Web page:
Unknown Oscillator Chassis

Mystery RF-AF Oscillator Chassis
has been identified

At ham radio swap meets, known as "hamfests", I'm attracted by simple one or two tube homebrew chassis, often just to satisfy my curiosity about what the circuit was designed to do. I also keep an eye out for chassis that could be re-purposed to make regenerative receivers or similar fun projects.

Top of mystery chassis
Mystery chassis top view

This little one-tube chassis measures 5 inches square. It is definitely NOT homebrew. The tube socket and control holes and the slot openings for the tuning cap are factory-punched. It was likely part of a home-study electronics course. It's purpose was as a signal generator for frequencies that included common IFs as well as the broadcast band. It was missing its tube. I sketched a schematic of the unit as found. From the wiring, I determined that the missing tube was probably a dual triode 12AU7 or plug-compatible such as 12AT7 or 12AX7. Its power umbilical has color-coded wiring and terminates in four phone tips, two for the filament and one each for ground and B+.

Front of chassis
Mystery chassis front view

One of the triode sections has a classic cathode-connected tapped coil. The variable cap dial is marked for 440 to 1600 KHz as an RF oscillator. The other triode is an audio oscillator/ modulator using a small choke. As found, the choke was not connected on one side. When powered, neither side worked. Both sides were missing the feedback caps to the grids. The audio side also was missing a frequency-determining cap to ground.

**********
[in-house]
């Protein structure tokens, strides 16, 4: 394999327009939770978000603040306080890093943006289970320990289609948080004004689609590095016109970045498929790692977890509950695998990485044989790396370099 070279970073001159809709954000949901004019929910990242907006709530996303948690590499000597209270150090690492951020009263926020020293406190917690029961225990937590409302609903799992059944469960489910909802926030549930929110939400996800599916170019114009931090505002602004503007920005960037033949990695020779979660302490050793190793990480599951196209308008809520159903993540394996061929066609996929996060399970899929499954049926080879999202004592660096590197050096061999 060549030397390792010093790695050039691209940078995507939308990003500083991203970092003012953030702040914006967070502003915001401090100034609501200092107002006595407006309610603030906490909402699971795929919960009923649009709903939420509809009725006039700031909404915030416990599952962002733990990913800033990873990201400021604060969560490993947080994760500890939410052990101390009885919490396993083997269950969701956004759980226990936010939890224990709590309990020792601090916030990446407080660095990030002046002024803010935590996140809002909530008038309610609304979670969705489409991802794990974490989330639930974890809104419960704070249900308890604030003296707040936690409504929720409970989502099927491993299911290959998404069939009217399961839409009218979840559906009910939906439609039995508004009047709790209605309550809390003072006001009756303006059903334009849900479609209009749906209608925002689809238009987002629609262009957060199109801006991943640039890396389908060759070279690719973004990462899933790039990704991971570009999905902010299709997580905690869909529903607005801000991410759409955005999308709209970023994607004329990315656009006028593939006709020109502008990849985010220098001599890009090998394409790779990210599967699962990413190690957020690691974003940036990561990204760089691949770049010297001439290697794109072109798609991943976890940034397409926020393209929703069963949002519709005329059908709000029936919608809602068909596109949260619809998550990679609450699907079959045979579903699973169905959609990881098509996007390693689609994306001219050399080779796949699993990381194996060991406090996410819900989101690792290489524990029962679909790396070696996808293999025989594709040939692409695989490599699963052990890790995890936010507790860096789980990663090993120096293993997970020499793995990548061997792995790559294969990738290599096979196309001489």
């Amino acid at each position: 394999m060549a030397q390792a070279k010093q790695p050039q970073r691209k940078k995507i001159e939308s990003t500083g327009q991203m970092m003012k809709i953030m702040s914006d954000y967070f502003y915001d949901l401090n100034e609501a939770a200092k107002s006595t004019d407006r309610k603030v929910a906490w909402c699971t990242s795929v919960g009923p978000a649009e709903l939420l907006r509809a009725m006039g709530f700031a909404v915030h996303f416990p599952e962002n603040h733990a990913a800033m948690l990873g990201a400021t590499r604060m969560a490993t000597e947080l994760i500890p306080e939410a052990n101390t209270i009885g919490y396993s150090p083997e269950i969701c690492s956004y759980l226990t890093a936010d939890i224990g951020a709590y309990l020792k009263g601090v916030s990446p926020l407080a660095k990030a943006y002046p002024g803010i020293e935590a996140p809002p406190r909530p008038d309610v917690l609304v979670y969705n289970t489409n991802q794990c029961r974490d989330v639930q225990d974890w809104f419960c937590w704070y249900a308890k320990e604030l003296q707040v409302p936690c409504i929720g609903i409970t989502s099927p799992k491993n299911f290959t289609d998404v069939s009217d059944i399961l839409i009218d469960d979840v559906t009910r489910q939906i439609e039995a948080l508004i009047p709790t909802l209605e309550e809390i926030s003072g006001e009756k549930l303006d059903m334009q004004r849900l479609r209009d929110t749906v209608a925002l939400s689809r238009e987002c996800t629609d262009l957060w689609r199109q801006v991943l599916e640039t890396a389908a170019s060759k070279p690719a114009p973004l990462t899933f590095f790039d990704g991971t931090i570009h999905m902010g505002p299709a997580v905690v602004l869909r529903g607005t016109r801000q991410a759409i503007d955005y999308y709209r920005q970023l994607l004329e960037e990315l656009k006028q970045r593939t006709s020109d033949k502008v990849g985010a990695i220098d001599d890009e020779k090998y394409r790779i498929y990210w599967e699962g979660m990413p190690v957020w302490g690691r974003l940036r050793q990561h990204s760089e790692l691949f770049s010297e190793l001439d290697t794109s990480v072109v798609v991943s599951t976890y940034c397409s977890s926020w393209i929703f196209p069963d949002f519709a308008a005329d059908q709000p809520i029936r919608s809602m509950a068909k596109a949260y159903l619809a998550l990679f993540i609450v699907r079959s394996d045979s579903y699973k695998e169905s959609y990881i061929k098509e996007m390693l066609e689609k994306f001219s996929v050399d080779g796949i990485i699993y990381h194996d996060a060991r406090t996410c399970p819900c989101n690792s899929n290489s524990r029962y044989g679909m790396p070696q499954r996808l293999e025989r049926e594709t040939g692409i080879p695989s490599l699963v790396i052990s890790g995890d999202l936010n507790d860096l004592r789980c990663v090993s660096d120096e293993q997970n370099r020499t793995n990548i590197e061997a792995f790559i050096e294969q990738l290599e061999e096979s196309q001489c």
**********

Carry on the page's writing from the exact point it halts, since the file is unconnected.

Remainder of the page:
Mystery chassis Schematic
Chassis Schematic

With those three added capacitors (marked in red on the schematic), the little unit worked fine, a nice signal generator for AM broadcast and common IF frequencies. The single-tone audio oscillator/ modulator can be used directly for audio work. With the capacitors selected, the audio side shows a nice clean sine wave on the scope at a frequency of about 450 Hz. A little Heathkit EF-1 power supply provides filament and B+ power.

Tuning in to the Mystery chassis
Listening to the signal generator with a shirt-pocket Grundig portable.

I have given thought to re-purposing it as a broadcast-band regenerative receiver or a wireless broadcaster. However, I wanted to identify its maker first. I assumed it was part of a home-study electronics school.

Mystery chassis identified.
Bob KL7FM was the first person to identify this piece. According to Bob, the piece was part of a course from RCA Institutes, Inc. The power for this chassis was supplied by an oscilloscope which was also part of the course. The scope, model number 54-45, has pin jacks on the rear panel which correspond to the power needs of the little chassis. The scope provides 400 volts DC at 20 mA. and 6.3 VAC at 300 mA.

According to Bob, "I put one together around 1967... The o-scope was also in kit form. I used the little oscillator in various experiments and also to align table top radios." Bob forwarded. a link with pictures of the scope . The linked site to the scope has a further link to the scope manual.

Bottom of mystery chassis<

Another Hewlett-Packard HP-400C AC VTVM was the previous item on the bench.

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